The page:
Console.WriteLine("Server is up and running");
        else Console.WriteLine("Server is down, We are working on it it will be back soon");
    }
}
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Without initializing the ServerStatus value, I thinkyou were getting unpredictable results, i.e. "Server is running..." and further because the setter is only conditionally calling the ProcessServerStatus method, you were not getting the "SErver is down ..." message –  simon Apr 22 '09 at 0:13

This is an event registration ...

server.ServerStatusChanged += new EventHandler(ProcessServerStatus);

It says "whenever there is a ServerStatusChanged, call the ProcesServerStatus method." So, when you set the ServerStatus to true, you get a call to ProcessServerStatus passing true and it prints "Server is up..."; when you change it to false, another event is fired, but this time ServerStatus is false, so you get "Server is down ..." So, you are watching the server status and doing something (ProcessServerStatus) when it changes.

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Essentially what is occuring is that the assignments you have in Main that are setting ServerStatus to true/false will call the "set" function of the ServerStatus property.

Within that function, an event is created and fired to the ServerStatusChanged handler, which will be received by anyone who registered for events. Also note that the event is fired only if the status changes.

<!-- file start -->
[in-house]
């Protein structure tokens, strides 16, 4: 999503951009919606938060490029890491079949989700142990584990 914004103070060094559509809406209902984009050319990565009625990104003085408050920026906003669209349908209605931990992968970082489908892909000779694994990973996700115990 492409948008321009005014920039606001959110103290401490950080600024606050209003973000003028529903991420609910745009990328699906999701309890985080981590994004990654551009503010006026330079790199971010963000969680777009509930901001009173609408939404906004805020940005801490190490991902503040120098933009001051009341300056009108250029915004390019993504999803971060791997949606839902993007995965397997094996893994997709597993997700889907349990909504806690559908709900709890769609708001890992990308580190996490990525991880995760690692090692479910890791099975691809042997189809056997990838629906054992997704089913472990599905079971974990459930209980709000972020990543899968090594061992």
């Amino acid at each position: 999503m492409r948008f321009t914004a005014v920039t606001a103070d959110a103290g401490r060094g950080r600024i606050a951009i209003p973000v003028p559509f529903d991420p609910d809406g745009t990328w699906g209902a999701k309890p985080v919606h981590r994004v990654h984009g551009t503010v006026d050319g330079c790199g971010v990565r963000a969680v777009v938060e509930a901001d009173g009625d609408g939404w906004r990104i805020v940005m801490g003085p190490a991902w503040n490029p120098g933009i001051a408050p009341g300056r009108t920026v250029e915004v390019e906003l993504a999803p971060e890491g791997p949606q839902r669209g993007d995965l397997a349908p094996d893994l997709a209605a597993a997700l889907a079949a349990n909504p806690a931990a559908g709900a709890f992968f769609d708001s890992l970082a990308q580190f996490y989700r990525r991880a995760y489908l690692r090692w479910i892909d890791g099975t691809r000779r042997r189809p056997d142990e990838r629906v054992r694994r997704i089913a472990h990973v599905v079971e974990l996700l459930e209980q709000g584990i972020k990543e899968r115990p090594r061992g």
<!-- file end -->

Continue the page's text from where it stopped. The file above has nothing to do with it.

In this case, Main registered for the event in the

Server.ServerStatusChanged += new EventHandler(ProcessServerStatus);

line.

Since you set ServerStatus to true, then false in Main, two events are fired, causing your console to display both "Server is up and running", and "Server is down, We are working on it...."

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If you haven't come across the Observer pattern before, it might be instinctive to think that all method calls are done quite statically - the methods we call in our code are what's called. However, the observer pattern lets you do things more dynamically. You can have something say at runtime "hey, when such and such happens, let me know! You can let me know by calling such and such a method" The one being observed keeps a record of everyone that has said to it "when such and such happens, let me know" - and then, when it happens, it does just that - lets all of them know. This is done by keeping a list of the methods which must be called, and then calling them all when the event is 'triggered'.

The line:

server.ServerStatusChanged += new EventHandler(ProcessServerStatus);

is telling the server object "hey, when the server status is changed, let me know. You can let me know by calling the ProcessServerStatus method". And so, when the line:

server.ServerStatus = true;

is run, it triggers the ServerStatusChanged event, which then calls everything that has said "let me know". So it will call the ProcessServerStatus method, since that's the only method in its list.

Every method that is in that list must have a certain method signature; in this case, void ProcessServerStatus(object sender, EventArgs e). The sender parameter in this case is the server status - you can see this in the line:

ServerStatusChanged(value, new EventArgs());

And so when ProcessServerStatus is called, it casts it so a boolean value, and prints the appropriate string.

When I run this code, it works as expected - if I comment out the serverStatus = true; line, it prints nothing (since _serverStatus defaults to false, and the event is not triggered if the status hasn't changed). Instead, if I comment out the serverStatus = false; line, it says "the server is up and running"